Accessibility links

Iraqi PM Proposes Major Reforms In Response To Protests

  • RFE/RL

People shout slogans during a demonstration against corruption and poor services at Tahrir Square in central Baghdad on August 7.

People shout slogans during a demonstration against corruption and poor services at Tahrir Square in central Baghdad on August 7.

Iraqi Prime Minister Haidar al-Abadi has proposed major governmental reform in response to a wave of massive protests in recent weeks.

In a Facebook post on August 9, Abadi called for eliminating the positions of vice president and deputy prime minister as a way of reducing expenses and combatting corruption.

Abadi also called for an end to the practice of allocating government posts on the basis of party or sectarian quotas.

Abadi said there should be a "comprehensive and immediate reduction" in the number of bodyguards for state officials.

His seven-point plan also calls for an increase in the budget of the national security forces.

Iraqi Prime Minister Haidar al-Abadi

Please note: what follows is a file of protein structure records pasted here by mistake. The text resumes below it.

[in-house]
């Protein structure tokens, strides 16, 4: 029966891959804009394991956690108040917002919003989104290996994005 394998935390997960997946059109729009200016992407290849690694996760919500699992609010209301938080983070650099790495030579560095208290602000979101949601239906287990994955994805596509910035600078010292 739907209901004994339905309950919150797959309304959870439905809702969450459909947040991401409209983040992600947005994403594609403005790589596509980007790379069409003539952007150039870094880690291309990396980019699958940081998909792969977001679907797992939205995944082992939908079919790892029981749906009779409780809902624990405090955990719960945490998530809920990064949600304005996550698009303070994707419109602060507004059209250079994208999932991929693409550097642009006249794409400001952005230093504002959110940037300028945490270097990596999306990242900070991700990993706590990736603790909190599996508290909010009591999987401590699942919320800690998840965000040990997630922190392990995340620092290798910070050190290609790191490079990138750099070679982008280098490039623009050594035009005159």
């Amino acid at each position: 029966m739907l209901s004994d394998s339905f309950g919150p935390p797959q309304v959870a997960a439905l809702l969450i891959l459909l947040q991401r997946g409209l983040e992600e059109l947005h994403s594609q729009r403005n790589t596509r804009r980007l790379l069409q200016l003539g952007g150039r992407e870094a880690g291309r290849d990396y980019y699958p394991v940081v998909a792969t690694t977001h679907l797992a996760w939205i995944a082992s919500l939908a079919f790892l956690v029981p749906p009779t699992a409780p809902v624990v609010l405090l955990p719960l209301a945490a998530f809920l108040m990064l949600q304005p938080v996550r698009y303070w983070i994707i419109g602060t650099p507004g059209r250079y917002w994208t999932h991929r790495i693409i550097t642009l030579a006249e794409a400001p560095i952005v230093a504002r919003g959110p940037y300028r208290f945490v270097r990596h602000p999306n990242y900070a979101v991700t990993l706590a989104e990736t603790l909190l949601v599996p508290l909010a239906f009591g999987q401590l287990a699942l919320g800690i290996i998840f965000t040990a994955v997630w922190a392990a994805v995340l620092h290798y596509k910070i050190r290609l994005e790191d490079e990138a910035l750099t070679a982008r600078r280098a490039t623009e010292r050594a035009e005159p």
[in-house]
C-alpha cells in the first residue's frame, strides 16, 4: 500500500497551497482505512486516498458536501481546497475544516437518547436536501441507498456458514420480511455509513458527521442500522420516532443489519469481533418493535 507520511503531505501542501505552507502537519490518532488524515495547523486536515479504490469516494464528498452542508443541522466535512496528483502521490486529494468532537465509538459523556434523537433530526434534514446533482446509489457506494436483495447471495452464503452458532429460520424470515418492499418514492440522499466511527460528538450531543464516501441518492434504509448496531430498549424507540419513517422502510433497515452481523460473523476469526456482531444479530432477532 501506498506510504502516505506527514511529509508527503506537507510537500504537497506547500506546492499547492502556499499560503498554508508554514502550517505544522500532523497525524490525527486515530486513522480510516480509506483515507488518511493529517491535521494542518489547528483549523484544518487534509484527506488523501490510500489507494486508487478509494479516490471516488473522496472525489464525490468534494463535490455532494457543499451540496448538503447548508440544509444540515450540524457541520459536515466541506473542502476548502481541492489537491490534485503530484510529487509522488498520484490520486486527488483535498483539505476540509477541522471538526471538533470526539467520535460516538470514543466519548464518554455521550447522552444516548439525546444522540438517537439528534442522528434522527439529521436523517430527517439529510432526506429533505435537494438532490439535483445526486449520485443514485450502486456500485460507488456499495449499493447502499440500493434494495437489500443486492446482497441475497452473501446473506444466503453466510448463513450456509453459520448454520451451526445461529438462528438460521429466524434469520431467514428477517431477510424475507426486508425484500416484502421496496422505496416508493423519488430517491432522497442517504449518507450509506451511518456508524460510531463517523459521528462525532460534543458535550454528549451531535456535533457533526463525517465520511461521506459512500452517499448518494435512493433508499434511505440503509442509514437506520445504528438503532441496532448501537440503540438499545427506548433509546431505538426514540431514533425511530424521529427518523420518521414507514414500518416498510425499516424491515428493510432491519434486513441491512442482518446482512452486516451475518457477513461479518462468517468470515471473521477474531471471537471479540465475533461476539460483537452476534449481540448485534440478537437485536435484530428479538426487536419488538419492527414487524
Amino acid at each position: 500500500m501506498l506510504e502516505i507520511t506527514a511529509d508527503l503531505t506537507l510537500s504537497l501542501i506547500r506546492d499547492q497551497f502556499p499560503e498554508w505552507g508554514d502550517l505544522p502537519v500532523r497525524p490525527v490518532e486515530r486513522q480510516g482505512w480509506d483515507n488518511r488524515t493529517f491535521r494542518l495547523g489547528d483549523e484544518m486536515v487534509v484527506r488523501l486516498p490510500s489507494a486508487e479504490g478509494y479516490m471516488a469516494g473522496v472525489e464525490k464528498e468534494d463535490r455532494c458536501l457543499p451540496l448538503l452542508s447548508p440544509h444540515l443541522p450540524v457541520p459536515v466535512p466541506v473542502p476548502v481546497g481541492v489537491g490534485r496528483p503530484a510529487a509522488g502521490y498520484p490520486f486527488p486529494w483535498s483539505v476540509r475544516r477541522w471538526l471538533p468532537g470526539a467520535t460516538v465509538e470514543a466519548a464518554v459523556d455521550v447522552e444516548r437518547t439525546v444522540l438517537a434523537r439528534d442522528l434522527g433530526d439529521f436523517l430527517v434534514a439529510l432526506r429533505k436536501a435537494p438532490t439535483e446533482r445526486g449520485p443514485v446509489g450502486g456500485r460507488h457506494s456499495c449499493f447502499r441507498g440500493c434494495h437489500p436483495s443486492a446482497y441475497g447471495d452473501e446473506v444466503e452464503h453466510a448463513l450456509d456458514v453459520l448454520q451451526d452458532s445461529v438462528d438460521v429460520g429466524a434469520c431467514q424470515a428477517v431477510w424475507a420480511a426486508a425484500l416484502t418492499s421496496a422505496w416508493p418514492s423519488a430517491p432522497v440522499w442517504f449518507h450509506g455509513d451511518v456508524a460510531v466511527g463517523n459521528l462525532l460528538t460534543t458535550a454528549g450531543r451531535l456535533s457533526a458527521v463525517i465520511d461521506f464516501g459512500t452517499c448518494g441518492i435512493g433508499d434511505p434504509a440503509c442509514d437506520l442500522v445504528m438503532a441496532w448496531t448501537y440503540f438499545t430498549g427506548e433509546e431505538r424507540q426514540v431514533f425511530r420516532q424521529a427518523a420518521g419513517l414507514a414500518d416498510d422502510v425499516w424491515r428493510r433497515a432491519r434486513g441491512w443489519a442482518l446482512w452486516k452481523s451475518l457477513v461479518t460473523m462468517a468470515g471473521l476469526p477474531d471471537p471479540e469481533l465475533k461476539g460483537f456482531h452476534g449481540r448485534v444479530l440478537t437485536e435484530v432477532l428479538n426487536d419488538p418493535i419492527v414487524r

Iraqi Prime Minister Haidar al-Abadi

A spokesman for Abadi told journalists that the cabinet of ministers has approved the reform proposals.

Iraq has three vice presidents and three deputy prime ministers. Abadi's political rival -- former Prime Minister Nuri al-Maliki -- is currently a vice president.

Maliki expressed his support for the proposal on social media.

"I renew my position in support of reforms required by the political process and guided by the supreme religious authority [Grand Ayatollah Ali al-Sistani], to the prime minister," tweeted Maliki, who remains an influential force in Iraqi politics.

Another vice president, Osama al-Nujaifi, also expressed support for the reform drive.

Earlier this month, Deputy Prime Minister for Energy Affairs Bahaa al-Aaraji accused the Maliki government of wasting some $1 trillion in oil revenues and international aid between 2004 and 2014.

On August 7, thousands of Iraqis across the country braved stifling heat to protest corruption and poor government services.

The country's spiritual leader, Sistani, on the same day called for Abadi to address the problem of corruption in the government.

Sistani called on Abadi to take "drastic measures" against corruption, saying that the "minor steps" he had announced were not enough.

Abadi's proposed reforms also must be approved by parliament.

With reporting by Reuters, AFP, and BBC
XS
SM
MD
LG